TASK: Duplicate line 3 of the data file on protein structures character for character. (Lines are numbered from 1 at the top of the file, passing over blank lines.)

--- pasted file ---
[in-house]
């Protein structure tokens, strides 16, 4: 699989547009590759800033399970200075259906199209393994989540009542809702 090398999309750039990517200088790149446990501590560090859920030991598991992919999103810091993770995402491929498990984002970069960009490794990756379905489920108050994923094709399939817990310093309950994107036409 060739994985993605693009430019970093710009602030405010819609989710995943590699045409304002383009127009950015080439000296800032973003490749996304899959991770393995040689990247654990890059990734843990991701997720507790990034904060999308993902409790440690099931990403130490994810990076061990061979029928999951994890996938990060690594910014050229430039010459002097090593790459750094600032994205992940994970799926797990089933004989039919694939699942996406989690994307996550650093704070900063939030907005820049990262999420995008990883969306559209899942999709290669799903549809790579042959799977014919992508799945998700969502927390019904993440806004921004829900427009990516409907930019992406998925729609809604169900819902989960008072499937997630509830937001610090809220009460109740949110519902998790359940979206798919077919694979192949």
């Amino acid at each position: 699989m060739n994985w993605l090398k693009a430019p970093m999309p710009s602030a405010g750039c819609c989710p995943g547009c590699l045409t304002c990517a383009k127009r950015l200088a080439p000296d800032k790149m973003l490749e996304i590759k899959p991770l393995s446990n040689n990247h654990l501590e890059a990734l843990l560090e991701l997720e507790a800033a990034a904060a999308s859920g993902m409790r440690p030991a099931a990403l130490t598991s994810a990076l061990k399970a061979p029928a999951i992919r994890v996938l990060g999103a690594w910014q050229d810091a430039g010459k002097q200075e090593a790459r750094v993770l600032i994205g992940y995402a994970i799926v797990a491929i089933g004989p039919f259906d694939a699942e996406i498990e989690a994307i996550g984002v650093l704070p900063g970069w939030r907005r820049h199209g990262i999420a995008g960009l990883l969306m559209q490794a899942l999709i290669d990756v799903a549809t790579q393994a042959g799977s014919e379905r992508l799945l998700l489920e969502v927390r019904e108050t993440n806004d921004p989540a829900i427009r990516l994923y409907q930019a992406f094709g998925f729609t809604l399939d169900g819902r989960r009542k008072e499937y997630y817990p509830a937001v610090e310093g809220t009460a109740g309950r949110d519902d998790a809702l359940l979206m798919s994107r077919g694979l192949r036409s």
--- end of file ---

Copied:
């Amino acid at each position: 699989m060739n994985w993605l090398k693009a430019p970093m999309p710009s602030a405010g750039c819609c989710p995943g547009c590699l045409t304002c990517a383009k127009r950015l200088a080439p000296d800032k790149m973003l490749e996304i590759k899959p991770l393995s446990n040689n990247h654990l501590e890059a990734l843990l560090e991701l997720e507790a800033a990034a904060a999308s859920g993902m409790r440690p030991a099931a990403l130490t598991s994810a990076l061990k399970a061979p029928a999951i992919r994890v996938l990060g999103a690594w910014q050229d810091a430039g010459k002097q200075e090593a790459r750094v993770l600032i994205g992940y995402a994970i799926v797990a491929i089933g004989p039919f259906d694939a699942e996406i498990e989690a994307i996550g984002v650093l704070p900063g970069w939030r907005r820049h199209g990262i999420a995008g960009l990883l969306m559209q490794a899942l999709i290669d990756v799903a549809t790579q393994a042959g799977s014919e379905r992508l799945l998700l489920e969502v927390r019904e108050t993440n806004d921004p989540a829900i427009r990516l994923y409907q930019a992406f094709g998925f729609t809604l399939d169900g819902r989960r009542k008072e499937y997630y817990p509830a937001v610090e310093g809220t009460a109740g309950r949110d519902d998790a809702l359940l979206m798919s994107r077919g694979l192949r036409s």